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An example of complex calculations done within weather modelling. This particular equation is used to solve for vertical motions in the atmosphere. 

The history of using mathematical models to forecast weather and water can be traced back to the early 20th century but only became useful with the advent of computers.  Once computers were available however, numerical weather prediction evolved quickly.   As computing power grew, forecasts were able to be computed more regularly but their skill levels were far below the manual techniques at the time.  Then, into the1970s, increased computing power combined with an influx of new observations, including satellite data, kickstarted the field of weather modelling as they began to compute more data with more speed and skill.  In modern times, continuing advancements have allowed for more complex models to be run at a finer scale over the entire globe, further increasing their predictive skill.

Scientists have also developed what we call “Ensemble modelling.”  In this method, the same model is run multiple times with the initial conditions slightly altered.  This procedure outlines a multitude of potential outcomes where the differences in the individual model forecasts help us to assess the uncertainties in the forecast.

 NOAA Operational Model forecast skill scores monitored from 1955 - 2006 (higher skill score = more accurate forecast)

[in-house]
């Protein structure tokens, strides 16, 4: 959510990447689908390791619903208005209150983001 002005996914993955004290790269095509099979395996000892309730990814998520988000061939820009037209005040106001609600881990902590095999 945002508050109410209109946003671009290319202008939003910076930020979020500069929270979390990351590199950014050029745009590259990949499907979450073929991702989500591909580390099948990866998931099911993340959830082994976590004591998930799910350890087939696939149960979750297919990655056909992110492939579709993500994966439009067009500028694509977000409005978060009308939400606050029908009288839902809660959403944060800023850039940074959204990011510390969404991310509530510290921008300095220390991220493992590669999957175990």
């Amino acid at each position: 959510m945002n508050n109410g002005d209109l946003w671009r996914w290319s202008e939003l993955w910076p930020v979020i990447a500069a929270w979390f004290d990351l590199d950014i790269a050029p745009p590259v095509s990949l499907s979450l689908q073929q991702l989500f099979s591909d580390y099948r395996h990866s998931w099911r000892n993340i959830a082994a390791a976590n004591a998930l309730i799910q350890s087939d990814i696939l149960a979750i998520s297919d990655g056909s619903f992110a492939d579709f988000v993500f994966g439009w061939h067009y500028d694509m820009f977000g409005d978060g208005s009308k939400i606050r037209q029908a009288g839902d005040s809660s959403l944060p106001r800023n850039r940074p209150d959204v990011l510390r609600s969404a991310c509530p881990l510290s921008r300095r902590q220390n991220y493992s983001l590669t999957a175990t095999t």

The critical starting point for all of our models is a reliable and expansive network of observations.  We need to have accurate initial data in order for the calculations to work properly! Modern models are able to ingest observation from numerous sources around the world.  Satellite data, aircraft observations, weather balloons, stream gauges, even information from citizens with personal weather stations can all be ingested.  Then, once we’ve established what the atmosphere currently looks like in data form, we can then input that data and run our model. 

All weather models work on the same basic principles, solving for a large number of complex equations for various locations at both the surface, and different heights (layers) of the atmosphere.   These equations solve for many parameters such as temperature, dew point, wind speed, in addition to many others.  Once all these calculations have been completed for a given time step, the solutions can be put together to form a picture, or map, of what the future state of the atmosphere looks like based on the model’s calculations.  This new set of variables is then input back into the model and repeatedmany times over, giving us a range of forecasts valid from a few hours to many months into the future!

Today, the NWS runs an extensive suite of weather models, ranging from local, high-resolution, short-term models that help pinpoint severe weather (the High-Resolution Rapid Refresh model (HRRR)), medium resolution models that produce quality short-range forecasts for the North American continent (the North American Model (NAM)), to our Global Forecast System (GFS) that we use not only for weather in the U.S. but for the entire globe.  Complementing our weather models are a suite of other environmental simulations like the National Water Model as well as models that predict ocean/lake waves and currents, ice cover, aerosols, and the land surface.    Improvements to these models are continuous as NOAA and the NWS work towards the next generation of weather and environmental models that are expected to provide forecasters with more skilled guidance in order to continue our core missions in the protection of life and property.

NWS HRRR model forecast of simulated surface temperature and wind speeds

For more information on the NWS’s weather and water models: